- Trace and drill your holes with care and hang the mounting bracket
- Ensure you use new batteries
- Press and hold the ‘test’ button to ensure your alarm is functioning
- Attach the CO detector to the mount
Just like smoke detectors, your CO alarm will require regular maintenance to keep you safe. You should replace your batteries at least yearly (even if they appear fine) and test them regularly – every six months or so is sufficient. Be sure to check out any strange beeping or flashing lights, as this may be a sign of an issue.
Replacing your detector
Unlike smoke detectors that let out chirpy warning sounds when the batteries need replacing, CO2 only does this when it’s time to replace them. You should anticipate replacing your CO alarms every five years, but you can also consult your manufacturer to double-check this.
Types of carbon monoxide detectors
There are three different types of detectors available. Which will be best for your home varies, so you should learn about each model.
- Smoke/CO dual detectors: Combination smoke and CO detectors are an all-in-one alarm, ideal for space-limited homes. Smart detectors often offer this combination; you get both in one rather than requiring a CO detector or smoke detector!
- Battery-operated CO detectors: These are the easiest type to install. Usually, they use sensor-based technology that reacts to extended or severe CO gas exposure. You can mount the device anywhere (and move it) as it’s not reliant on a fixed power source. However, you’ll want to ensure the detector has enough battery power for the next 12 months.
- Hardwired or plug-in CO detectors: Hardwired or plugged-in sensors are low maintenance because they don’t need batteries. However, this may mean you’re more likely to lose track of time and put off replacing it.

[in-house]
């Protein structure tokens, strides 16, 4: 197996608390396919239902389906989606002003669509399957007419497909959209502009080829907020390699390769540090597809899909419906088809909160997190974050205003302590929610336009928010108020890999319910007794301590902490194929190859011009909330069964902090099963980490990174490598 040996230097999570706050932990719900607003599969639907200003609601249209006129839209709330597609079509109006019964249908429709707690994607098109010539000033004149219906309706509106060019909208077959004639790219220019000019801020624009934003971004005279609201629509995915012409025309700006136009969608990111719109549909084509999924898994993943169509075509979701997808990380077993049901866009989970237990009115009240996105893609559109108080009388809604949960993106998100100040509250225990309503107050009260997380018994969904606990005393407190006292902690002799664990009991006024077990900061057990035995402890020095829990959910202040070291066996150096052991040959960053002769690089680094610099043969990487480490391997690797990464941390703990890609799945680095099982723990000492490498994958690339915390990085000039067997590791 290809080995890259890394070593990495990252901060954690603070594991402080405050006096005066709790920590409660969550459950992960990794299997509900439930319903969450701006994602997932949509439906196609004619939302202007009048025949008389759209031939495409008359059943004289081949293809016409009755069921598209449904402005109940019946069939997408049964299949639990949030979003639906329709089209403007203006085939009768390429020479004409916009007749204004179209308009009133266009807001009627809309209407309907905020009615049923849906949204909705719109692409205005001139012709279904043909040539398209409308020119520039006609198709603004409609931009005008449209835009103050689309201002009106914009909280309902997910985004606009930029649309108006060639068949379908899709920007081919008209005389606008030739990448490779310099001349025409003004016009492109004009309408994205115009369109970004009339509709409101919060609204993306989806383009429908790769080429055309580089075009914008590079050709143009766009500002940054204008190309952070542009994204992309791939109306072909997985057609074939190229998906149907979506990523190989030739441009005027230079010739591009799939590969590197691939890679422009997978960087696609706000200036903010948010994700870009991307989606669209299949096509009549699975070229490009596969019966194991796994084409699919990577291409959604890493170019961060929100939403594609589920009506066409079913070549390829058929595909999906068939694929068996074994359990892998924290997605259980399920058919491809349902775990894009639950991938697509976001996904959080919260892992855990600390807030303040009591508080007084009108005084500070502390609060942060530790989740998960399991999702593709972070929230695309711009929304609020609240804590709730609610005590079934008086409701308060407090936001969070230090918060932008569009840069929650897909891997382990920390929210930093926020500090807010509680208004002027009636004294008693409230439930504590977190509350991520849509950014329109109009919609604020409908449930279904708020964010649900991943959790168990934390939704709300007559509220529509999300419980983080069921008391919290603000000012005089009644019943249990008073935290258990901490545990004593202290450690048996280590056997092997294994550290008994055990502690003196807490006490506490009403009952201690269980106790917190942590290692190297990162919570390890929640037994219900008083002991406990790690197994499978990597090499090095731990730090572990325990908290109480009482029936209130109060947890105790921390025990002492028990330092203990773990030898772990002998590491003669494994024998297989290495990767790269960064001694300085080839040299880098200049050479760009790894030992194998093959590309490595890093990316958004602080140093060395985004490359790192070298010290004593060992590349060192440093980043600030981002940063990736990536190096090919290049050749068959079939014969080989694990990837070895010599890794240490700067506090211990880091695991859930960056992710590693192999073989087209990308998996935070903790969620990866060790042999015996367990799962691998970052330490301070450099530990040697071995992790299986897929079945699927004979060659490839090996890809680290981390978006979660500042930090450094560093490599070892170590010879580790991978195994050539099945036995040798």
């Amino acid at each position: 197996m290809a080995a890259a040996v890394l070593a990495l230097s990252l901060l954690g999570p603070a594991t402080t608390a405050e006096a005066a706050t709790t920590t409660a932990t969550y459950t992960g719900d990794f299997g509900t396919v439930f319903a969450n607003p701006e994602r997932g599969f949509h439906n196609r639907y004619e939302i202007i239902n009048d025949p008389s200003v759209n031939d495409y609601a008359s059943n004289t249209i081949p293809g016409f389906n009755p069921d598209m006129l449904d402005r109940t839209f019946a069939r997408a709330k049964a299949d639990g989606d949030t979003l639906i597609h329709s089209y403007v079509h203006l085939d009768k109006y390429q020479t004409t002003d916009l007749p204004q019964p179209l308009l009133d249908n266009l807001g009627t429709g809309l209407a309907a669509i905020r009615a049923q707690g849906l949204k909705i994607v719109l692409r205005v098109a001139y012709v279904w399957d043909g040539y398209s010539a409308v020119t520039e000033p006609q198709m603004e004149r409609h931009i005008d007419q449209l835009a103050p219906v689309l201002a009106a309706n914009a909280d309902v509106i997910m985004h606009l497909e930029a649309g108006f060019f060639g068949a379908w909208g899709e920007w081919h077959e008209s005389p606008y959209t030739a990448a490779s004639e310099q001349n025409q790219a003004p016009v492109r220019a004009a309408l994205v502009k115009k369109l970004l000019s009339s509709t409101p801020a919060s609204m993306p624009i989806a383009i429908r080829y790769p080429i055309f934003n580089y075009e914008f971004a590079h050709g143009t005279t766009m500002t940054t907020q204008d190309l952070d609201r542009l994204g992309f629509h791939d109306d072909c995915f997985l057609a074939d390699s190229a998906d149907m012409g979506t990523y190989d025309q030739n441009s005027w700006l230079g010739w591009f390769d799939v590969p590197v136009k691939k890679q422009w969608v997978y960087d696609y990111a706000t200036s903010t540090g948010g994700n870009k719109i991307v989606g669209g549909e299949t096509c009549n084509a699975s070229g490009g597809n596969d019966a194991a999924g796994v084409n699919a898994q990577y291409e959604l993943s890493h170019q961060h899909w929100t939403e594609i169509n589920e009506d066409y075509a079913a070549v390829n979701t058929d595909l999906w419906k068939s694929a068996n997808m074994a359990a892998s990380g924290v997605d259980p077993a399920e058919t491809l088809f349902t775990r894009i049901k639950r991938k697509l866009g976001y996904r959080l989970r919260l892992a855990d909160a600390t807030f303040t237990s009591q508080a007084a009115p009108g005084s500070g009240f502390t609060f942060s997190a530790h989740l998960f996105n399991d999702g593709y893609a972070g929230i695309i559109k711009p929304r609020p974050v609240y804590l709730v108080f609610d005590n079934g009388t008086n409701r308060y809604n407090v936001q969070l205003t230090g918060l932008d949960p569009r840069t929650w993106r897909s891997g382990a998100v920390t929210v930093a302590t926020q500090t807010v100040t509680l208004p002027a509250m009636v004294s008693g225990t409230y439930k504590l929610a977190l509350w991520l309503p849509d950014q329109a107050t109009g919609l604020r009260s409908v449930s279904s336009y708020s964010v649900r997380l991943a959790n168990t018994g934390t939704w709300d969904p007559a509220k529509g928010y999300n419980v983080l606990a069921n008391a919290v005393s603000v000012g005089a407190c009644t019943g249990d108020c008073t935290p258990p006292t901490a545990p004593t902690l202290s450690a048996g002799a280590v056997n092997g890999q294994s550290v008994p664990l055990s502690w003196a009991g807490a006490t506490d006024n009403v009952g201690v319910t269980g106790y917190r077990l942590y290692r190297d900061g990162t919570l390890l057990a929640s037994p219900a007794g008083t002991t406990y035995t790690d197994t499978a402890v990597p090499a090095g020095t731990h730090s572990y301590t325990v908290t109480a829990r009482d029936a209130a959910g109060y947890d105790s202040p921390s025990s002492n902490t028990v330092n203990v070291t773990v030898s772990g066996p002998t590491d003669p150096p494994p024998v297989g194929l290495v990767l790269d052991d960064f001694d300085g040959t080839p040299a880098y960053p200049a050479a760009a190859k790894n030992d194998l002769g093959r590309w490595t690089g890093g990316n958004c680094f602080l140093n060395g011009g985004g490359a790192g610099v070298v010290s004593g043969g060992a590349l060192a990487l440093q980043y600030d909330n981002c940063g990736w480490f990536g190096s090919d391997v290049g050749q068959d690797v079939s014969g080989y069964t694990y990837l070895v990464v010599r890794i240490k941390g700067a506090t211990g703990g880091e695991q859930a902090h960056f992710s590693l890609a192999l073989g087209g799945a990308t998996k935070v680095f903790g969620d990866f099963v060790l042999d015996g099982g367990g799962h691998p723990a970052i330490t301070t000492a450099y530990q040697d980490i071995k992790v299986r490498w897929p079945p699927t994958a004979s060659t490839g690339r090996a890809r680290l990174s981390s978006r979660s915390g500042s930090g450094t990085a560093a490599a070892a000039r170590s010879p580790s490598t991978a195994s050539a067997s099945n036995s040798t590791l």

If your sensor goes off
You should always have a home safety plan to cover you in any event, such as a break-in or house fire, but you must have a plan that accounts for your CO alarm going off too.
You’ll need to act quickly if your sensor is triggered. Not all events will require calling emergency services; a first step is checking on everyone in the house. If anyone has any symptoms of carbon monoxide poisoning:
- Abdominal pain
- Shortness of breath
- Difficulty breathing
- Visual disturbance
- Unexplained drowsiness
You should evacuate the house immediately and call 911 for guidance; remaining is likely to cause extended exposure to CO gas. If any family members have symptoms, it’s expected that levels of carbon monoxide have reached a dangerous level. You can open windows/ventilate the property as you exit, but don’t stay too long to do so. You should wait outside or at a neighbor’s house for guidance from emergency services or specialists.
Carbon monoxide poisoning is often called the silent killer for a reason – carbon monoxide detectors aren’t yet viewed as essentials for the American home, but the tide is changing. Still, it’s thought that only around 30% of American homes have a working carbon monoxide detector, which may contribute to the rate of deaths in homes. It would be best if you prioritized installing carbon monoxide detectors and placing them where they’ll be most effective.
This article has been reviewed and approved by Officer Banta.
Officer Banta is the official SecurityNerd home security and safety expert. A member of the Biloxi Police Department for over 24 years, Officer Banta reviews all articles before lending his stamp of approval. Click here for more information on Officer Banta and the rest of our team.